There’s no doubt that the emergence and the response to COVID-19 has upended and shaken the lives of everyone in Ontario. Institutions that we rely on through our day-to-day lives, including courts, have either shut down completely or limited their services. Ontario’s courts are no exceptions. We wanted to take some time today to share the latest. Please be advised that the information presented below could change at any time. We encourage you to check in on the latest news directly if needed.

Most court matters have been adjourned

For the most part, if you have a matter before Ontario’s Superior Court of Justice, your court appearances will be postponed. The courts are closed for all criminal and family matters that are not urgent. People with previously scheduled appearances between now and May 29 have been asked not to attend, though the courts would like people to request an adjournment. Information on how to do so can be found here.

What matters are still being heard?

For family law the following urgent matters are still being heard on a prioritized basis:

  1. requests for urgent relief relating to the safety of a child or parent (e.g., a restraining order, other restrictions on contact between the parties or a party and a child, or exclusive possession of the home);
  2. urgent issues that must be determined relating to the well-being of a child including essential medical decisions or issues relating to the wrongful removal or retention of a child;
  3. dire issues regarding the parties’ financial circumstances including for example the need for a non-depletion order;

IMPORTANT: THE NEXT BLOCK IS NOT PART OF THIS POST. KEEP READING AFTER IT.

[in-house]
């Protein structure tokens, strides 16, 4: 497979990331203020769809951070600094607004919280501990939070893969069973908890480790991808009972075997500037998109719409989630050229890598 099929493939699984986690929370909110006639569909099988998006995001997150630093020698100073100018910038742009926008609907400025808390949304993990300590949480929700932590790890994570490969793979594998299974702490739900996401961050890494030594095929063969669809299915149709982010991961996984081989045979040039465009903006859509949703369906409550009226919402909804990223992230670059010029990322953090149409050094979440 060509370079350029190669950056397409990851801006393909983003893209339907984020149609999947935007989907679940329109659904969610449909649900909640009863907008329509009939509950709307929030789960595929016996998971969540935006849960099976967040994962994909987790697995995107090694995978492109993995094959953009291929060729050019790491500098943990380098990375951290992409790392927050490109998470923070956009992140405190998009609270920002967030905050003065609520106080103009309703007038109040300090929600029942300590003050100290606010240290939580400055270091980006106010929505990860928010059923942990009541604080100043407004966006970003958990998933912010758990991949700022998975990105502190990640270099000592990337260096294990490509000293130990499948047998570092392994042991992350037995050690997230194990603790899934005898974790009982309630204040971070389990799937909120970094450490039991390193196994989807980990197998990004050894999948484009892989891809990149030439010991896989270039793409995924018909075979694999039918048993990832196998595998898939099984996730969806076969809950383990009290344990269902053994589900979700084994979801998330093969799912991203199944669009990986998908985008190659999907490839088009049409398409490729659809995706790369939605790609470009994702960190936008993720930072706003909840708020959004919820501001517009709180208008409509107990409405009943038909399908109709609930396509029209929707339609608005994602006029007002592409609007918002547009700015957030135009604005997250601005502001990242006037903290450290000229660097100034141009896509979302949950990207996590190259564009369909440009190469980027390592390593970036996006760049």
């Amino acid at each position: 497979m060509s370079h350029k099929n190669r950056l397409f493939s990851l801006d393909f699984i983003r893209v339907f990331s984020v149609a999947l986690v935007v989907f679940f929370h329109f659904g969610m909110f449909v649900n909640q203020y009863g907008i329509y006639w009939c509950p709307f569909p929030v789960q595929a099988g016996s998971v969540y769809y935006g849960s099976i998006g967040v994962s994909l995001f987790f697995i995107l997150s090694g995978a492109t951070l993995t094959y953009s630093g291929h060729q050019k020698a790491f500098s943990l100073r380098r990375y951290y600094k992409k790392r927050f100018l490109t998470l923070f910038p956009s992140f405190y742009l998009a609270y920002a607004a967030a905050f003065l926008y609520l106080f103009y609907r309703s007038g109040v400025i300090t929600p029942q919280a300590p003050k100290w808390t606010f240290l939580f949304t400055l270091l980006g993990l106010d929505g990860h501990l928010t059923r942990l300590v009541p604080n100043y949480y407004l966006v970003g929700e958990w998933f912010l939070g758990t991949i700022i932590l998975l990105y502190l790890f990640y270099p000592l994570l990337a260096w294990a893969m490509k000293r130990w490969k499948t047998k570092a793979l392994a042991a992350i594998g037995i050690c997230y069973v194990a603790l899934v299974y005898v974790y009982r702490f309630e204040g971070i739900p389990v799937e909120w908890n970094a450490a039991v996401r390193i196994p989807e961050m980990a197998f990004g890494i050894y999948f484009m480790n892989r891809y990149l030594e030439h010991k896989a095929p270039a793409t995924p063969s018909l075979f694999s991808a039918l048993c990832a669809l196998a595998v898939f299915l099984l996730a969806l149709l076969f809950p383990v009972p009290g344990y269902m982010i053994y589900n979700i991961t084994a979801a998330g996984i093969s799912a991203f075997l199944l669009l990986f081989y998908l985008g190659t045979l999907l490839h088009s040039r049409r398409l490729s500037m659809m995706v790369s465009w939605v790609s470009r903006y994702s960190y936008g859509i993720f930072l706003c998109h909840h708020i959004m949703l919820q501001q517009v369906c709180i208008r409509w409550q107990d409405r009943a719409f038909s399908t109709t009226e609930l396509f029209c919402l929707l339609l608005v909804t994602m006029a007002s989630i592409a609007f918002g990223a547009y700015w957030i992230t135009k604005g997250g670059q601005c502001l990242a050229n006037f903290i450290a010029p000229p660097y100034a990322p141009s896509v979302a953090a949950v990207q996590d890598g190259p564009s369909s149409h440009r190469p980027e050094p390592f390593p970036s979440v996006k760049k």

4. in a child protection case, all urgent or statutorily mandated events including the initial hearing after a child has been brought to a place of safety, and any other urgent motions or hearings

Other are also being heard, include,

  • regularly scheduled bail courts, remand and plea courts for in-custody proceedings;
  • plea court for urgent out-of-custody matters;
  • applications under the Health Protection and Promotion Act; and
  • urgent and/or essential intake court functions.

What’s next?

The courts have indicated that they plan on developing some kind of plan to allow them to resume operations. The courts said, ““In the weeks ahead, the Court will finalize a plan to resume regular operations.  We anticipate the establishment of a Return to Operations (RO) Scheduling Court, where matters that have been adjourned will be rescheduled.  We will strongly encourage counsel and parties to consent to future hearing dates.  Should an appearance before the RO Scheduling Court be required, matters will likely be heard by teleconference.”

We will be sure to update our readers on any other developments are we become aware of them.

For more than half a century, NULaw and its predecessors have been known for excellence in providing legal services, strong advocacy, and client-focused services. We represent business owners & entrepreneursbusinessesfamilies, and individuals who want a personalized and practical approach to their matter. Contact NULaw online or at 416-481-5604 to book a consultation today.

A Section 30 Assessment Can Help the Court Understand the Parenting Issues in Dispute

Section 30 of the Children’s Law Reform Act allows courts to order the appointment of a third-party assessor to assist in deciding issues of decision-making…
Read Post

Courts Focus on the Status Quo to Maintain Stable Arrangements for Children

In the family law context, the status quo is a concept that courts use to help make decisions relating to parenting and decision-making responsibility. Courts…
Read Post

A Relationship Breakdown Can Risk a Jointly Owned Business

During a relationship, parties may establish a family business and merge their personal and professional lives. If the parties are joint owners and the relationship…
Read Post


509 Davenport Road
Toronto, ON M4V 1B8

Tel: +1 416 481 5604 Fax: +1 416 481 5829

NULaw proudly services clients in Toronto and throughout Ontario